The United States is a vast and diverse nation with a huge assortment of languages and dialects. It's perhaps no surprise, then, that in a country with at least 350 languages, you find a great deal of variation in the slang terms—some of which are downright strange.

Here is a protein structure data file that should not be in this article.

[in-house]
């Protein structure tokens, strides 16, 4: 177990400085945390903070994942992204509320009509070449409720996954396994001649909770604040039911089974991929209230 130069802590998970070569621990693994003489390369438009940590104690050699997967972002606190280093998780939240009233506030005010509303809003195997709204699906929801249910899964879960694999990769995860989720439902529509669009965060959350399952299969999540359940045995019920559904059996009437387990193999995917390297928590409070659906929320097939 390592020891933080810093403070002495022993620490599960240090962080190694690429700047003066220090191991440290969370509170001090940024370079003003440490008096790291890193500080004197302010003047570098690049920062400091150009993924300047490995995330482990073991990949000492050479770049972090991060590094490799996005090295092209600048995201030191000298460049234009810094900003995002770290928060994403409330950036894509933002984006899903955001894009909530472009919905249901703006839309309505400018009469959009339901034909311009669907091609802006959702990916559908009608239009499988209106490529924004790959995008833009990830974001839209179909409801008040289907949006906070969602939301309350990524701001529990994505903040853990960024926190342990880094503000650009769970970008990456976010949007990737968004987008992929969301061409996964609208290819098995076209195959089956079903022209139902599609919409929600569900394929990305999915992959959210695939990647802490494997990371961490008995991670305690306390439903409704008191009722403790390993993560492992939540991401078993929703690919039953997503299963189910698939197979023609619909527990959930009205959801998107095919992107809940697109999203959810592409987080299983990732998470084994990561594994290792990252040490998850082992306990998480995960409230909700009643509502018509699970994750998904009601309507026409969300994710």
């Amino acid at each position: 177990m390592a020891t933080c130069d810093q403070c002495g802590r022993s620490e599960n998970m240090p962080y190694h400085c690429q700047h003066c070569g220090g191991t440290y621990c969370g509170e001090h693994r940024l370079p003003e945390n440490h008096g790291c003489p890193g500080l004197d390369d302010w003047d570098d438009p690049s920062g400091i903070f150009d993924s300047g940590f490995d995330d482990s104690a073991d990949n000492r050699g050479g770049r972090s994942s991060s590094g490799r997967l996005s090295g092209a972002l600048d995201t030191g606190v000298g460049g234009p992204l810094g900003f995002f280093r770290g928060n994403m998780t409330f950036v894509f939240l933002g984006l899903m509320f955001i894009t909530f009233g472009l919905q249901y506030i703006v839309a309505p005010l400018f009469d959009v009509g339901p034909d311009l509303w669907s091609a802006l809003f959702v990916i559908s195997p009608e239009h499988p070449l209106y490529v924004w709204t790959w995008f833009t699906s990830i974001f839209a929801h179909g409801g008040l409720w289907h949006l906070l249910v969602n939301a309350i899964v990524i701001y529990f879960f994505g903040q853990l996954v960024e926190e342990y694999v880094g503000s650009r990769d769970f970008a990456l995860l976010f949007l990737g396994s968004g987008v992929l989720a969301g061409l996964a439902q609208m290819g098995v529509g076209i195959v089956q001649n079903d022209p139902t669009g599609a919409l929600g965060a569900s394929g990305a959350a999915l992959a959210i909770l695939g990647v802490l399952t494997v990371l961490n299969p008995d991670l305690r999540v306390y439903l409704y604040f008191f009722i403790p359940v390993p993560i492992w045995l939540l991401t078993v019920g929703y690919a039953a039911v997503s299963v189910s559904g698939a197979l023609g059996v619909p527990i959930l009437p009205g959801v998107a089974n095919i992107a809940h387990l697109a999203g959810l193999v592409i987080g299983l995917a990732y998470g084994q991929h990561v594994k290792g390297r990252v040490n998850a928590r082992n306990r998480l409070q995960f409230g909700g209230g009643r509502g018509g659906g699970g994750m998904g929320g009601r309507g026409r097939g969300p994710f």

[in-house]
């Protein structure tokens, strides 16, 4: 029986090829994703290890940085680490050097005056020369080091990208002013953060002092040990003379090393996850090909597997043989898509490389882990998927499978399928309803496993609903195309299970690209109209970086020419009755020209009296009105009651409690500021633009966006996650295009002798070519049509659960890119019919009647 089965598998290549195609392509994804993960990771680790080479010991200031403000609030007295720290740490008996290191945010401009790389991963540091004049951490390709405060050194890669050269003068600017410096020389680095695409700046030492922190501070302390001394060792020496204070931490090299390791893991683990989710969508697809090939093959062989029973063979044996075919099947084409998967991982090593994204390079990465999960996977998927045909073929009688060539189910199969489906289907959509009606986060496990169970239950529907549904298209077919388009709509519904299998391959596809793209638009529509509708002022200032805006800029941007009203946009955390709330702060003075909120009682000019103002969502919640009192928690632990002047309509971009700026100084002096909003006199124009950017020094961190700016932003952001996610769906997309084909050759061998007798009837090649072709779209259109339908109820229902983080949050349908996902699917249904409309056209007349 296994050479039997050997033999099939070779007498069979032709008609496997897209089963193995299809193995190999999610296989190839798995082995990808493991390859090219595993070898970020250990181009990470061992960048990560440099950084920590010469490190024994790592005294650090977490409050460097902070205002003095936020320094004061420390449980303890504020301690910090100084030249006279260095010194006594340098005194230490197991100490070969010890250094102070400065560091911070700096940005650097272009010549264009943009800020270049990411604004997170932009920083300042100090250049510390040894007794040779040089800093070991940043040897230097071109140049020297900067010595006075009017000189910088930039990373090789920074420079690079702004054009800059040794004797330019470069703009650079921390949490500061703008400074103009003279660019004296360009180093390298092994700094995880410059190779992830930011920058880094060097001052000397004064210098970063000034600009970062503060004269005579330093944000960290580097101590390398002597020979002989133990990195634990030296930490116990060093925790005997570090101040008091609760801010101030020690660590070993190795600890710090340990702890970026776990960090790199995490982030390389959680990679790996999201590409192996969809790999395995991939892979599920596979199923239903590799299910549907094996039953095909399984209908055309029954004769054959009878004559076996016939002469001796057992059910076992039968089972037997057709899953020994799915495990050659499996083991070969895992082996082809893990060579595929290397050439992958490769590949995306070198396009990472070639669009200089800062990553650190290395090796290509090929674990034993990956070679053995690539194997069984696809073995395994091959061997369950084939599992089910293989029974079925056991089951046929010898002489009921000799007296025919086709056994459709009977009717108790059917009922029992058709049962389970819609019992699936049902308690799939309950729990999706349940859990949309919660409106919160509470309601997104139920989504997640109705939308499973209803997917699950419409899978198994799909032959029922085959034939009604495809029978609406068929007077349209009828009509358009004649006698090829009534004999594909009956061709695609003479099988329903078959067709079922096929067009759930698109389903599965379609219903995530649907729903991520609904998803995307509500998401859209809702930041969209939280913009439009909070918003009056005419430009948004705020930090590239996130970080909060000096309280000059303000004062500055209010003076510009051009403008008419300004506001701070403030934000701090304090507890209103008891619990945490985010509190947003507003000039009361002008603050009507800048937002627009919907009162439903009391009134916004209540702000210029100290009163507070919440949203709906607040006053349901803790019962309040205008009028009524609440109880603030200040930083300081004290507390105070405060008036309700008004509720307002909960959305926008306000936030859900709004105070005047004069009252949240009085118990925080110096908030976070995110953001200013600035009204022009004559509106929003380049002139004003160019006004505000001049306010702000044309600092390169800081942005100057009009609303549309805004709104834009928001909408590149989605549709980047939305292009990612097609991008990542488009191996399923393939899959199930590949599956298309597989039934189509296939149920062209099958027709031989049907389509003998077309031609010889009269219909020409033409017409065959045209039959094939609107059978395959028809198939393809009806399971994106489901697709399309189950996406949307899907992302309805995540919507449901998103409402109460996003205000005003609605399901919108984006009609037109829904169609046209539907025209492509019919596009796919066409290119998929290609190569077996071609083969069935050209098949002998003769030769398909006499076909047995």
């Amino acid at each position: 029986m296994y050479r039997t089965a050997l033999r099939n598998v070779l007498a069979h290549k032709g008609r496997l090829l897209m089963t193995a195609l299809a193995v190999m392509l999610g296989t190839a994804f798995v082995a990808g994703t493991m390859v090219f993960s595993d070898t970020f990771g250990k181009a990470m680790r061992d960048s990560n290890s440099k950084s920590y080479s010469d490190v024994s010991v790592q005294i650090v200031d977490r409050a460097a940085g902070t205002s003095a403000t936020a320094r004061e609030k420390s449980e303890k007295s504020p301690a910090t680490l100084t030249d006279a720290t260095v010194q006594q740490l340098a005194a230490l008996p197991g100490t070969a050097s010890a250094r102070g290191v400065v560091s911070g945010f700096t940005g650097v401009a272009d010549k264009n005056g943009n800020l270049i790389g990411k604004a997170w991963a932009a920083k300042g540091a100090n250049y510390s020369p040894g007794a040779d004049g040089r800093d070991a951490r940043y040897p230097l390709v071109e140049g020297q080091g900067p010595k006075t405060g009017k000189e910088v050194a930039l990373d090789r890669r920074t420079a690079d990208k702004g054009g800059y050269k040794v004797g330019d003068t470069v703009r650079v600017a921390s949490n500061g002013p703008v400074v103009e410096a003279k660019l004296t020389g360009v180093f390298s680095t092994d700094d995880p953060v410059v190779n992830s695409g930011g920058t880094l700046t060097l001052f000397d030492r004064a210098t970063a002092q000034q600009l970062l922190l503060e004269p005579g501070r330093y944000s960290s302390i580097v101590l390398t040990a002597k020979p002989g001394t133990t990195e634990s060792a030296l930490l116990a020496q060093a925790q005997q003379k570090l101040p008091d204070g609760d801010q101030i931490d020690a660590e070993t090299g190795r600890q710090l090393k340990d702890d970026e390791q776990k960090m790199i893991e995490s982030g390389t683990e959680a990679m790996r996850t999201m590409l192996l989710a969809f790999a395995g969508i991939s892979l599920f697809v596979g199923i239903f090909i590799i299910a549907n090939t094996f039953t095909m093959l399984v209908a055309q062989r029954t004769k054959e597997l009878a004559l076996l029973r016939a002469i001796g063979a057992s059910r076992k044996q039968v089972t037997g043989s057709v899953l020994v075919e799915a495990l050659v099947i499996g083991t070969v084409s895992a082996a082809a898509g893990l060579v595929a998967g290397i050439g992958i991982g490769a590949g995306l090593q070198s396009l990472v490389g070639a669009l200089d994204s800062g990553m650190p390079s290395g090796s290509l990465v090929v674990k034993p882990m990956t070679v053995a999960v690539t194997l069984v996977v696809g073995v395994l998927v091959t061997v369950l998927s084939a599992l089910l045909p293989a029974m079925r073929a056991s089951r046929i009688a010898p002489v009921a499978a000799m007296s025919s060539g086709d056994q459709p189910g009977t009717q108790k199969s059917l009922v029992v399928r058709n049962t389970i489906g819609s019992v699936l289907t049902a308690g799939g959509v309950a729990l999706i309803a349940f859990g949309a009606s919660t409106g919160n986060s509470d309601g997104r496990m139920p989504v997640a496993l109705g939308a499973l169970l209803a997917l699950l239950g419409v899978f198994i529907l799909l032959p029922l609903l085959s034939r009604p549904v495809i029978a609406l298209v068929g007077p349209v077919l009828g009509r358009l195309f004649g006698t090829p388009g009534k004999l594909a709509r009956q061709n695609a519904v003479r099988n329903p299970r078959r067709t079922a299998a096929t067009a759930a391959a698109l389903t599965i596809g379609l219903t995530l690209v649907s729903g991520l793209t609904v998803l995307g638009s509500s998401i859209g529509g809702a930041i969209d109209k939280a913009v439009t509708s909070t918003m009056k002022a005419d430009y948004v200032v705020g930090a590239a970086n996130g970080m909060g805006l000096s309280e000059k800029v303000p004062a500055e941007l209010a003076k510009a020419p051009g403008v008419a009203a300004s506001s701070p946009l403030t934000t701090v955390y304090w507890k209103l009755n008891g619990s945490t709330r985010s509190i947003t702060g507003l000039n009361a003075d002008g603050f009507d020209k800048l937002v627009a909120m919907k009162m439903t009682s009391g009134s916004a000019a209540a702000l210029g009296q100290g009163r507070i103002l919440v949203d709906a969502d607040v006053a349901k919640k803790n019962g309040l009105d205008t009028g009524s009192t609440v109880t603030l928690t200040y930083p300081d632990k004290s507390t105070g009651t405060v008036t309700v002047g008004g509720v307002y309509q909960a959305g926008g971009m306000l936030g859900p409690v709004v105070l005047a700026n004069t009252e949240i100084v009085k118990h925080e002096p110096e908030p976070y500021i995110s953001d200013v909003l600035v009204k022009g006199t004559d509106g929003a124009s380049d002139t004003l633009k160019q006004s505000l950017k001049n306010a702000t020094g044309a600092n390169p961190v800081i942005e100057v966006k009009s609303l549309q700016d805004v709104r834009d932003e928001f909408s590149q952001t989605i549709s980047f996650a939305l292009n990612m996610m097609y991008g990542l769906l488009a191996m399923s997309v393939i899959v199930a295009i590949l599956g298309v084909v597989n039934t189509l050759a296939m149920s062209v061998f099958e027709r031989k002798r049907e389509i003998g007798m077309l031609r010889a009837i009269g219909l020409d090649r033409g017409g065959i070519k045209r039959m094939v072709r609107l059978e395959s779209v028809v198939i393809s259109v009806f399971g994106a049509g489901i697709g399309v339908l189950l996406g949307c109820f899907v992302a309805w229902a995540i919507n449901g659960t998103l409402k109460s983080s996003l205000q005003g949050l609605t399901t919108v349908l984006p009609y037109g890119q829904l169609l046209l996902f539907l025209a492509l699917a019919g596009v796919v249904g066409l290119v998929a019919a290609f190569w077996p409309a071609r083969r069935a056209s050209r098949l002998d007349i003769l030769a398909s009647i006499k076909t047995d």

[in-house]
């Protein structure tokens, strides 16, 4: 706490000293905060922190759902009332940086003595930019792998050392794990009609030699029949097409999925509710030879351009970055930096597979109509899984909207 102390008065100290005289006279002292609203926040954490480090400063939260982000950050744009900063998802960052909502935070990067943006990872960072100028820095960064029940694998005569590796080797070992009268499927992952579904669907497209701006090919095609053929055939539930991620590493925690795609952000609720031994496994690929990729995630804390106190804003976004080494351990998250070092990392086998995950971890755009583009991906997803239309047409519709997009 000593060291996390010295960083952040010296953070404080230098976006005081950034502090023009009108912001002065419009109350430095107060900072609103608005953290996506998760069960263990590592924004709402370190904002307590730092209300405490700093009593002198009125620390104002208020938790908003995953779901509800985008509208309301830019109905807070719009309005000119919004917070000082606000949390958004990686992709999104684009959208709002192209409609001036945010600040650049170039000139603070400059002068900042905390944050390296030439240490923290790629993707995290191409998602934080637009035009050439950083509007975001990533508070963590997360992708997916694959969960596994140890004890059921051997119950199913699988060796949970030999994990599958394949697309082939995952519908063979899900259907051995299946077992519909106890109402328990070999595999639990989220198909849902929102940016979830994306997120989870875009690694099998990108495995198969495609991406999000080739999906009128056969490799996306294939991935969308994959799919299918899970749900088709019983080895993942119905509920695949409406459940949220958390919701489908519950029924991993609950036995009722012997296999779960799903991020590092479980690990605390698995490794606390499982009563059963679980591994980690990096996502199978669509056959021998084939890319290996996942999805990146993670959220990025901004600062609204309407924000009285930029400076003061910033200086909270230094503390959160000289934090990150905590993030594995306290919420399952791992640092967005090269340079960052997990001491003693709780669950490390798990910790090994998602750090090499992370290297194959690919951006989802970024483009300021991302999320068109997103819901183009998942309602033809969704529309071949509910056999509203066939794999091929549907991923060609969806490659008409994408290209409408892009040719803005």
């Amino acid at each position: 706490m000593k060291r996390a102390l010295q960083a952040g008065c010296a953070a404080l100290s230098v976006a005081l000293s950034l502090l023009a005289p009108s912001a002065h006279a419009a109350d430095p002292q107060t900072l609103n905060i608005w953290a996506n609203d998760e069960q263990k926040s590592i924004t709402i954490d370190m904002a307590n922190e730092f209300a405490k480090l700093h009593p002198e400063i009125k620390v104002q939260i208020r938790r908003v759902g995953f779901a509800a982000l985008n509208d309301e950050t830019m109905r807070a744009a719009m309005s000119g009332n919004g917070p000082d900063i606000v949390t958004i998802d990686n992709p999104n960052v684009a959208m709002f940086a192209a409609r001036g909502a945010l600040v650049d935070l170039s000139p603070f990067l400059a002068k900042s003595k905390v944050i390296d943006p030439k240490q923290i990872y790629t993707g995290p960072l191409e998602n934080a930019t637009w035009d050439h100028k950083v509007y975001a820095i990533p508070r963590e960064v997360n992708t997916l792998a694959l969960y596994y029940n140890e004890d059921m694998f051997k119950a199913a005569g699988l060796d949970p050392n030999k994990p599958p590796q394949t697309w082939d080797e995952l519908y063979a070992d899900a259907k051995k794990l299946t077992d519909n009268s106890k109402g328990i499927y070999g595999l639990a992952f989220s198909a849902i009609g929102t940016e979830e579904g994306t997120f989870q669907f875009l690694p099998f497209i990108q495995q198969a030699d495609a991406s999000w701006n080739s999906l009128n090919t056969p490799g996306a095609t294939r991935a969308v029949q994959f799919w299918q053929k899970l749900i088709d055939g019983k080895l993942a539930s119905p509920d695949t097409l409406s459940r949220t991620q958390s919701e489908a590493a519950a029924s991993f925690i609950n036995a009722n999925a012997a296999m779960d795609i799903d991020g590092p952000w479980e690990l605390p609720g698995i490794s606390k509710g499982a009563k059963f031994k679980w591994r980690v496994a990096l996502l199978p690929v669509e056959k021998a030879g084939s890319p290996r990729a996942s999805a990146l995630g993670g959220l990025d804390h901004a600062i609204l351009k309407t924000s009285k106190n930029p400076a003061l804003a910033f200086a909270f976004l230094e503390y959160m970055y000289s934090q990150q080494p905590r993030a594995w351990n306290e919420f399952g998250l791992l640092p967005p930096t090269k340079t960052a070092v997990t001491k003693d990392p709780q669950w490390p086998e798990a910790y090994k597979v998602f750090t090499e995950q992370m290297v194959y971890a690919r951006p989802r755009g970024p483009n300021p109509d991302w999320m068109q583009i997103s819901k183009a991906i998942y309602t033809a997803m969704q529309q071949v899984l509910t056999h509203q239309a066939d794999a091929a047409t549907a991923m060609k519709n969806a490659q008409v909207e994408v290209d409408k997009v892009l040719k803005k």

These bizarre phrases come in all types, some of the most common of which are place descriptions—highways, intersections, concert halls, mountain ranges, etc. In Colorado, for example, they use the term "Mouse Trap" to describe the junction of Interstate 70 and 25 in Denver. Everyone knows what this is even though it might baffle outsiders. Similarly, in Kansas, the word "kaw" is synonymous with the Kansas River. In Atlanta, they use "OTP" or "ITP" to describe one's proximity to Interstate 285 ("OTP" is "outside the perimeter" while "ITP" means "inside the perimeter.") Out-of-towners have no idea what the natives are talking about.